neuropathy, cognitive impairment, and extreme chemical sensitivities. This
translated into changing my life completely – having to cancel planned
family trips, being unable to carry my daughter when she needed me,
falling asleep unexpectedly while caring for my daughter, being unable to
exercise and enjoy hobbies let alone walk and get out of bed some days.
Food that I ate with no problems before made me sick, and I also lost over
10% of my weight, which is attributed to my body no longer digesting fats
and proteins. Many of these symptoms I still struggle with today, and my
quality of life has declined tremendously. I do not work, and the proper
care and treatments I need are a financial burden on my family. It has
been a frightening struggle to say the least.

But what is most frightening is that most doctors fail to realize that
fluoroquinolones can cause this type of systemic damage. In my search for
help, I even encountered one doctor who was insulted that I considered
that my symptoms were caused by levofloxacin. How can that be when the
connection was obvious as I went from perfectly healthy to unable to get
out of bed and function normally most days?

I joined the Fluoroquinolone Toxicity Group online in the spring of 2014,
which at the time had around 2000 members, all who have suffered from a
constellation of symptoms. That number has more than doubled since
then. It is evident that Fluoroquinolone Associated Disability is not rare.

And per today’s meeting’s briefs, it’s been concluded that antibiotics don’t
make much of a difference on uncomplicated conditions such as sinusitis,
bronchitis, and UTIs; yet, potent fluoroquinolones are being prescribed for
them. The doctors who are inappropriately prescribing these drugs for
simple infections are either unaware of these warnings, or are not taking
them seriously. Limiting the indications to only include serious and lifethreatening
infections, full disclosure to patients about these drugs, and
adding FQAD to the warning labels of fluoroquinolones are absolutely
necessary to stop the countless number of lives damaged and even lost to
these drugs.

If you would like to share your testimony on this site (to archive it, for search engines to find it, or just because you want to) please send it to me through the Contact link above. I am happy to post any and all testimony in any form.

Thank you again to everyone who came to the meeting yesterday! It truly was a huge victory! Great job, everyone!!!

 

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Dr. Perlmutter Speaks About the Microbiome and Advocacy

Yesterday I went to a wonderful event at a Natural Grocers where Dr. David Perlmutter spoke about the importance of nourishing your microbiome with healthy foods.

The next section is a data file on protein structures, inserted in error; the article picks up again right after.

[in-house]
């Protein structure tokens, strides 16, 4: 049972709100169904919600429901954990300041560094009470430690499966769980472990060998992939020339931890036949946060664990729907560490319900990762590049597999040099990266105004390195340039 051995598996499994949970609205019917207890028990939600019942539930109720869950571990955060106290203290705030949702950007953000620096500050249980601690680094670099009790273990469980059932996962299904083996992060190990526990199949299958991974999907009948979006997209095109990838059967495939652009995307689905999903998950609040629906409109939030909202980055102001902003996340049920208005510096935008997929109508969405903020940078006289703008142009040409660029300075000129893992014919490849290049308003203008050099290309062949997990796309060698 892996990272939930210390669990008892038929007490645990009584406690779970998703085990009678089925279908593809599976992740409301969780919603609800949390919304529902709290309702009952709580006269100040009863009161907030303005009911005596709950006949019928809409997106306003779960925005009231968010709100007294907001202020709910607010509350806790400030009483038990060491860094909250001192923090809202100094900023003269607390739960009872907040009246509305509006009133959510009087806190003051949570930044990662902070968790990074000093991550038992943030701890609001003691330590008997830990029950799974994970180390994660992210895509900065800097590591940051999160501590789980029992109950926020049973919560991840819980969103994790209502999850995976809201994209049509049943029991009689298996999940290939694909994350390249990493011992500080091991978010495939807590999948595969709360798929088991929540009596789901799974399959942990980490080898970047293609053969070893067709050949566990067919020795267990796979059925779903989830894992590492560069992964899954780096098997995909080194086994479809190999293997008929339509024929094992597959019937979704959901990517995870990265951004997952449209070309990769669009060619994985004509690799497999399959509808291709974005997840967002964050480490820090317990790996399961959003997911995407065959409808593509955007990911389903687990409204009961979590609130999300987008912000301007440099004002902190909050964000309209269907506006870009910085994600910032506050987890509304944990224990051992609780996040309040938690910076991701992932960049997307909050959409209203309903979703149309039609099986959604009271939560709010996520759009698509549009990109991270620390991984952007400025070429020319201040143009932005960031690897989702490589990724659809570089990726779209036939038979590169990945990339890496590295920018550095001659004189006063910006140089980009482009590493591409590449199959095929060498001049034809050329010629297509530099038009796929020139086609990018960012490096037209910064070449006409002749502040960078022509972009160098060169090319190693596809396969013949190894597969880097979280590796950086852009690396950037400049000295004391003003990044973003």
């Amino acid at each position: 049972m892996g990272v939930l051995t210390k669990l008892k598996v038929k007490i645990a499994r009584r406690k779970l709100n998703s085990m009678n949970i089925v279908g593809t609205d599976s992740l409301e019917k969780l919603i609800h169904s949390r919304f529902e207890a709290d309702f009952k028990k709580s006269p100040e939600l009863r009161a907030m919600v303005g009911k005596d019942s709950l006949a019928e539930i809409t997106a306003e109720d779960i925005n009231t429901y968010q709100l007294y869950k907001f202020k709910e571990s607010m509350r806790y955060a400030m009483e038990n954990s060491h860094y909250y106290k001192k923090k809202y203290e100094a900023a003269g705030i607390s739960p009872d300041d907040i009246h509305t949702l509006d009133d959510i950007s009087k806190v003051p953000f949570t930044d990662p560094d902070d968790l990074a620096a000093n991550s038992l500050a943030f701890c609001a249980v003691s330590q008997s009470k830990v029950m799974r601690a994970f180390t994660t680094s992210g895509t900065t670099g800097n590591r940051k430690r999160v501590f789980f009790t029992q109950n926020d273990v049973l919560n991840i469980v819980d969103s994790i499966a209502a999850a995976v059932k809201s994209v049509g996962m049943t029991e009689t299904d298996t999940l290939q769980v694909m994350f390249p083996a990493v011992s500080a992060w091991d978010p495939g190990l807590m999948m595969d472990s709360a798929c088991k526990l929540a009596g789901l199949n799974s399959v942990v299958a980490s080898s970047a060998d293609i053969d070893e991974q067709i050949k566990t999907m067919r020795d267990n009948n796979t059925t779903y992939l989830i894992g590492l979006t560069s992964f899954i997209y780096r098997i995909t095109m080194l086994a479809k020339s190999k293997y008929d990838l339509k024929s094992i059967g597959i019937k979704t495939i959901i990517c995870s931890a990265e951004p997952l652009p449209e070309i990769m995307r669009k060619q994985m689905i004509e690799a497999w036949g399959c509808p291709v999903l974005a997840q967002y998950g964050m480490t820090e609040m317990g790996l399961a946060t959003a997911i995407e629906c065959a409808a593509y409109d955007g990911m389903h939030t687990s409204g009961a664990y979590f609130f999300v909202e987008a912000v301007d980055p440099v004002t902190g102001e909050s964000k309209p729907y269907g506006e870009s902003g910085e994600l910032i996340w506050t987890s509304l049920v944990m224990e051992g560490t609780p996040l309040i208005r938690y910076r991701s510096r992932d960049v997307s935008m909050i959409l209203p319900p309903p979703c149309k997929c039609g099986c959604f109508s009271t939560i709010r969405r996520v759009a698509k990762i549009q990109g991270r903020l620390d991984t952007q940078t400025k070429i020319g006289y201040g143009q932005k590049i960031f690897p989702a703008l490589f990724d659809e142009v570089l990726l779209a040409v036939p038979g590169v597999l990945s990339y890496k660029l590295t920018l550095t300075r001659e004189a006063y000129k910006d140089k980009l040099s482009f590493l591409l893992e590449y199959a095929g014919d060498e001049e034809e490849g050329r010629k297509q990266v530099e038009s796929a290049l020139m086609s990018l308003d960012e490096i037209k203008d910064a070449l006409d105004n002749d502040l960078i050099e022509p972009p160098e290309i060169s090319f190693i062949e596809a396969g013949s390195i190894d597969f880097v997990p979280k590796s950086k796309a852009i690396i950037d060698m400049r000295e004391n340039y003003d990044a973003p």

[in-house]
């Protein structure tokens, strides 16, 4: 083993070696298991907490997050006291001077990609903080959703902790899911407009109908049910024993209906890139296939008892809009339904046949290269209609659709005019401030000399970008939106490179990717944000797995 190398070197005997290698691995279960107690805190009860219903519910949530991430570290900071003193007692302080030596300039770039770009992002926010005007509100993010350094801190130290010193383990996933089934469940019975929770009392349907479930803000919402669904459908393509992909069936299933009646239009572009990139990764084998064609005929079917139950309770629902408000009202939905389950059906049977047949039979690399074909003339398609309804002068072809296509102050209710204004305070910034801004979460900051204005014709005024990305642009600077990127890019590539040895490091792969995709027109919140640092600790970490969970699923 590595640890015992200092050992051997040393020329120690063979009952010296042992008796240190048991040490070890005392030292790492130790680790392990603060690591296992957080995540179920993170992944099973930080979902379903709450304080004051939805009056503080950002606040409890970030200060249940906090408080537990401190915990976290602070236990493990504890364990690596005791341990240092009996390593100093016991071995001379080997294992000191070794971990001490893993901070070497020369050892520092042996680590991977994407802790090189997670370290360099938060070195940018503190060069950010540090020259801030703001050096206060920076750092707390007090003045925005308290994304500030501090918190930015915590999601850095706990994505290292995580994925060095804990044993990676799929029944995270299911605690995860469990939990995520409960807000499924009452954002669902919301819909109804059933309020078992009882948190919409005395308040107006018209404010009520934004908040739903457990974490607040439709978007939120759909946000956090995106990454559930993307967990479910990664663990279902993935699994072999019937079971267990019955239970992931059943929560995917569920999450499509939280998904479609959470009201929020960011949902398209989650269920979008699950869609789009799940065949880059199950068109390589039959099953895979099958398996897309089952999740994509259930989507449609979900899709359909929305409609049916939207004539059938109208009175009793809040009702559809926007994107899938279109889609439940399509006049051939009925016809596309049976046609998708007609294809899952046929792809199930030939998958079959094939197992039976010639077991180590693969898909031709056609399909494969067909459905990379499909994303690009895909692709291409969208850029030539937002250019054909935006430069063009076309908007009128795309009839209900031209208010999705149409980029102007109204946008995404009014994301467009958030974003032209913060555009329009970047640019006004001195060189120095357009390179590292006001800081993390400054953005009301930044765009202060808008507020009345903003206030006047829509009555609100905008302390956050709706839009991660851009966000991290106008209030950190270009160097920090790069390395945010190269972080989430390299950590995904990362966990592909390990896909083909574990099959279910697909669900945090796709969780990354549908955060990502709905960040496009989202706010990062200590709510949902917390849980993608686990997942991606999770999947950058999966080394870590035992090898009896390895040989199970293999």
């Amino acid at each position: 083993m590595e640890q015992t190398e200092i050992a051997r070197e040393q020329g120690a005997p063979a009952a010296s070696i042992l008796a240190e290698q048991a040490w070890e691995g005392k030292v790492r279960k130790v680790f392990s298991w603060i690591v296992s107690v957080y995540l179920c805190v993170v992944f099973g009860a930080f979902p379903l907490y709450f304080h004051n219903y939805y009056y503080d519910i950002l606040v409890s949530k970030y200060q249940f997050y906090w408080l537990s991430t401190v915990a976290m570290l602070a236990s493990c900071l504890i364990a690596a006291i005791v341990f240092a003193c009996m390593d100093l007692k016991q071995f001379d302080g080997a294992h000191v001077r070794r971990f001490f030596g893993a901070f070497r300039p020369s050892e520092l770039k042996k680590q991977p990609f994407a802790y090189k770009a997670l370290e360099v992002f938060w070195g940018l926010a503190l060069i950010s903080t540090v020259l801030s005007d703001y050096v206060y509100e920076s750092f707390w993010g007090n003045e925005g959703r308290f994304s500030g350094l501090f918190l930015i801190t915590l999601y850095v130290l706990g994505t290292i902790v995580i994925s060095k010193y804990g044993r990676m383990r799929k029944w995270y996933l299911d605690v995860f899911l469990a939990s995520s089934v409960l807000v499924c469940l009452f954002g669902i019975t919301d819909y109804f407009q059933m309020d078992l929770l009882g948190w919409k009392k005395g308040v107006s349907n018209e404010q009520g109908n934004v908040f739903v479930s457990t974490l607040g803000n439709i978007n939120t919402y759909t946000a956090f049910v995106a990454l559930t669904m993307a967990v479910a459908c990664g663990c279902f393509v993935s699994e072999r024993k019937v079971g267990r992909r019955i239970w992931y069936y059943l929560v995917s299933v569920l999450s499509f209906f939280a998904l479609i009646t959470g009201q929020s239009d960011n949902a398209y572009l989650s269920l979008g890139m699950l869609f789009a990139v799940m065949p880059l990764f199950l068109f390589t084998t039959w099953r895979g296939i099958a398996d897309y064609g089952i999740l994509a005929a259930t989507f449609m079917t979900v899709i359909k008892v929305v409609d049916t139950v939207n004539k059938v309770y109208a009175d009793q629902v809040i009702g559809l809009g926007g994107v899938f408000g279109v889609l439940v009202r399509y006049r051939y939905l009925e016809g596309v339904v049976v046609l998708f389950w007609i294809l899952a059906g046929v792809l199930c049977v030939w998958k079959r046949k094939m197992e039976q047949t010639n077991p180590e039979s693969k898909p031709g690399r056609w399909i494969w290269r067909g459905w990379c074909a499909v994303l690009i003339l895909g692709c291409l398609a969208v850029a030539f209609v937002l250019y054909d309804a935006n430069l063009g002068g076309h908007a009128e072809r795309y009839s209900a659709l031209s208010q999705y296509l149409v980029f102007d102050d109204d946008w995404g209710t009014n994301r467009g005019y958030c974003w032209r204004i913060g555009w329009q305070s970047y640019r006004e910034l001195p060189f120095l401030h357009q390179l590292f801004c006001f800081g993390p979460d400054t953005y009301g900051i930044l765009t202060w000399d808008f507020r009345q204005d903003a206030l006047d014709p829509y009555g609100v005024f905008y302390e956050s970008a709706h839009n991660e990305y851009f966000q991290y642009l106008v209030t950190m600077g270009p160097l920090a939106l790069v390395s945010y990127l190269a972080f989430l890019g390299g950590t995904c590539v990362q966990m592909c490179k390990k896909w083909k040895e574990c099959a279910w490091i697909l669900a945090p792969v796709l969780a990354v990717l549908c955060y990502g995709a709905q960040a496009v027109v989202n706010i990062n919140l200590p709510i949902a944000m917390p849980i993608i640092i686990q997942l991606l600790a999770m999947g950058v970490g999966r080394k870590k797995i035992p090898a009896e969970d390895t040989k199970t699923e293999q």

According to his amazon.com bio, “David Perlmutter, MD, is a globally recognized leader in brain science. He is the recipient of the Linus Pauling Award, editor-in-chief of the global online and print peer-reviewed journal Brain and Gut, and author of the #1 New York Times bestseller Grain Brain, The Grain Brain Cookbook, Brain Maker, The Better Brain Book, Raise a Smarter Child by Kindergarten, and Power Up Your Brain. He lives and practices in Naples, Florida.”

Dr. Perlmutter understands the connections between microbiome health and brain health. He speaks out about the connections between microbiome destruction via over-use of antibiotics, and chronic illness. He has acknowledged fluoroquinolone toxicity on news-casts, and has made videos about fluoroquinolone-induced peripheral neuropathy.

His presentation was wonderful and if you get the opportunity to see him speak, I recommend that you do so.

I had the opportunity to thank Dr. Perlmutter for the work he’s done speaking out about fluoroquinolone toxicity.

I also had the opportunity to ask him, in the Q&A section in front of the whole audience, what can be done to encourage more doctors to understand that fluoroquinolone antibiotics are dangerous drugs that should not be used frivolously. He responded that speaking out was the way to bring about change, and that doctors and other people can be educated about the dangers of fluoroquinolones one person at a time.

Every time we share an article that connects microbiome destruction to chronic illness (several are linked to HERE), we encourage people to understand that microbiome health is critical for all areas of health, and that throwing a nuclear bomb into the gut with fluoroquinolones (information about the dangers of fluoroquinolones can be found HERE), can be devastating.

Dr. Perlmutter also spoke about how mitochondria are ancient bacteria, and every time we share information about how fluoroquinolones damage mitochondria, we are also increasing the chances of doctors and other people making the connections between mitochondria-damaging drugs and chronic illness.

The outreach advice I got from Dr. Perlmutter and Dr. Wahls (in Episode 14 of The Floxie Hope Podcast) was to keep screaming, keep telling people about fluoroquinolone toxicity, and one person at a time, minds will change.